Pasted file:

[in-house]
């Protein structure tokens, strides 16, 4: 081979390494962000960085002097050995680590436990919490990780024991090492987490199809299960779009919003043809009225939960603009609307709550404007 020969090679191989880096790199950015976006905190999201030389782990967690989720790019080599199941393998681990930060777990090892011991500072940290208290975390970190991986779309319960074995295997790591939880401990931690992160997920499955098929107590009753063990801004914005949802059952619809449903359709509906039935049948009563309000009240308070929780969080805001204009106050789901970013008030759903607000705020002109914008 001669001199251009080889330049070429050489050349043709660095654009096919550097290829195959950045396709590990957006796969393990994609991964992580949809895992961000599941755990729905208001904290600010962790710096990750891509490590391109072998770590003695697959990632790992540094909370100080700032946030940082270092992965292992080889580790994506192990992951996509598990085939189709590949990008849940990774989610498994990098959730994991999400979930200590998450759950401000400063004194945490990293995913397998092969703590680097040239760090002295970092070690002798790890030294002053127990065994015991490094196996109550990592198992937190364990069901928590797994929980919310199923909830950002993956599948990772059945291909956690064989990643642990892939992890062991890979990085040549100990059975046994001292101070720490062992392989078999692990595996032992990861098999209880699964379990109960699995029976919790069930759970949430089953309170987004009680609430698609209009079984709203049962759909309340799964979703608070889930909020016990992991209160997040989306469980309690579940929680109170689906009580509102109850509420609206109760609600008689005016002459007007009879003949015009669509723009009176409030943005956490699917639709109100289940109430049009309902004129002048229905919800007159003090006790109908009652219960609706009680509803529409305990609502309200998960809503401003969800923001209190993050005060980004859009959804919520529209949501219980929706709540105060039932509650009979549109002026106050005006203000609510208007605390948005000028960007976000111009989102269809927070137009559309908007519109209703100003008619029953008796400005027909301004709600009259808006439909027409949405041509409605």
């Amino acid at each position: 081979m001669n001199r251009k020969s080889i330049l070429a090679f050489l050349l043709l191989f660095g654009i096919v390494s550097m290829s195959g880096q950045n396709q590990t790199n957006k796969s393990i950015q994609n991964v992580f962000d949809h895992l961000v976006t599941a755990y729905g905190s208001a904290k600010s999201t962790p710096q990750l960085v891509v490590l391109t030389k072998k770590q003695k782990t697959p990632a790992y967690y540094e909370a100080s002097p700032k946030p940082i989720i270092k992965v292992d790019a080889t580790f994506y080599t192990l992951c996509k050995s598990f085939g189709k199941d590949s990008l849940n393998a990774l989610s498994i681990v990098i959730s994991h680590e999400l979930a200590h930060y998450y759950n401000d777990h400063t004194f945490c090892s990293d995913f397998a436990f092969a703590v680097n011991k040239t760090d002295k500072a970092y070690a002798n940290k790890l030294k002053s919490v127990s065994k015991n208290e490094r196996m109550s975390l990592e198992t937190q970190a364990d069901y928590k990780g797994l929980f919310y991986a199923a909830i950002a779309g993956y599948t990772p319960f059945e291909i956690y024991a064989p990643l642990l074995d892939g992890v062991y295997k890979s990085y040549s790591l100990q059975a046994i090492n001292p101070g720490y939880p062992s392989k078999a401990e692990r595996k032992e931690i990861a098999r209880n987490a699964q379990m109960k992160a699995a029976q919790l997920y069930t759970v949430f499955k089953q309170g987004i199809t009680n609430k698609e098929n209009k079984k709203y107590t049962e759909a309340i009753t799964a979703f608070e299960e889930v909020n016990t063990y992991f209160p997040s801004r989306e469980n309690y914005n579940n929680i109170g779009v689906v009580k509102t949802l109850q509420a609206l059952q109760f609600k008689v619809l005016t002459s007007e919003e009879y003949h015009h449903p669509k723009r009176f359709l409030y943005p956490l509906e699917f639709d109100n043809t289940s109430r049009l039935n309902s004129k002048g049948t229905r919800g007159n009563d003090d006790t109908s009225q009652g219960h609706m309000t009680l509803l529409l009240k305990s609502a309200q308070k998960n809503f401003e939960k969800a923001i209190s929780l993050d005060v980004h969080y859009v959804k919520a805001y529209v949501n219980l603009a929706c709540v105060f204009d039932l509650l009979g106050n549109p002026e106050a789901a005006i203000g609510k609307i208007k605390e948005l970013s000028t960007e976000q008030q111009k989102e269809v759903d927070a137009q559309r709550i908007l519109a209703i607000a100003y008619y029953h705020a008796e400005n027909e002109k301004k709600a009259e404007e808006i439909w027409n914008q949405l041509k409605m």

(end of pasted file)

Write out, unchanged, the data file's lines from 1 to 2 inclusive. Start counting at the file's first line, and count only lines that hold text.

[in-house]
């Protein structure tokens, strides 16, 4: 081979390494962000960085002097050995680590436990919490990780024991090492987490199809299960779009919003043809009225939960603009609307709550404007 020969090679191989880096790199950015976006905190999201030389782990967690989720790019080599199941393998681990930060777990090892011991500072940290208290975390970190991986779309319960074995295997790591939880401990931690992160997920499955098929107590009753063990801004914005949802059952619809449903359709509906039935049948009563309000009240308070929780969080805001204009106050789901970013008030759903607000705020002109914008 001669001199251009080889330049070429050489050349043709660095654009096919550097290829195959950045396709590990957006796969393990994609991964992580949809895992961000599941755990729905208001904290600010962790710096990750891509490590391109072998770590003695697959990632790992540094909370100080700032946030940082270092992965292992080889580790994506192990992951996509598990085939189709590949990008849940990774989610498994990098959730994991999400979930200590998450759950401000400063004194945490990293995913397998092969703590680097040239760090002295970092070690002798790890030294002053127990065994015991490094196996109550990592198992937190364990069901928590797994929980919310199923909830950002993956599948990772059945291909956690064989990643642990892939992890062991890979990085040549100990059975046994001292101070720490062992392989078999692990595996032992990861098999209880699964379990109960699995029976919790069930759970949430089953309170987004009680609430698609209009079984709203049962759909309340799964979703608070889930909020016990992991209160997040989306469980309690579940929680109170689906009580509102109850509420609206109760609600008689005016002459007007009879003949015009669509723009009176409030943005956490699917639709109100289940109430049009309902004129002048229905919800007159003090006790109908009652219960609706009680509803529409305990609502309200998960809503401003969800923001209190993050005060980004859009959804919520529209949501219980929706709540105060039932509650009979549109002026106050005006203000609510208007605390948005000028960007976000111009989102269809927070137009559309908007519109209703100003008619029953008796400005027909301004709600009259808006439909027409949405041509409605």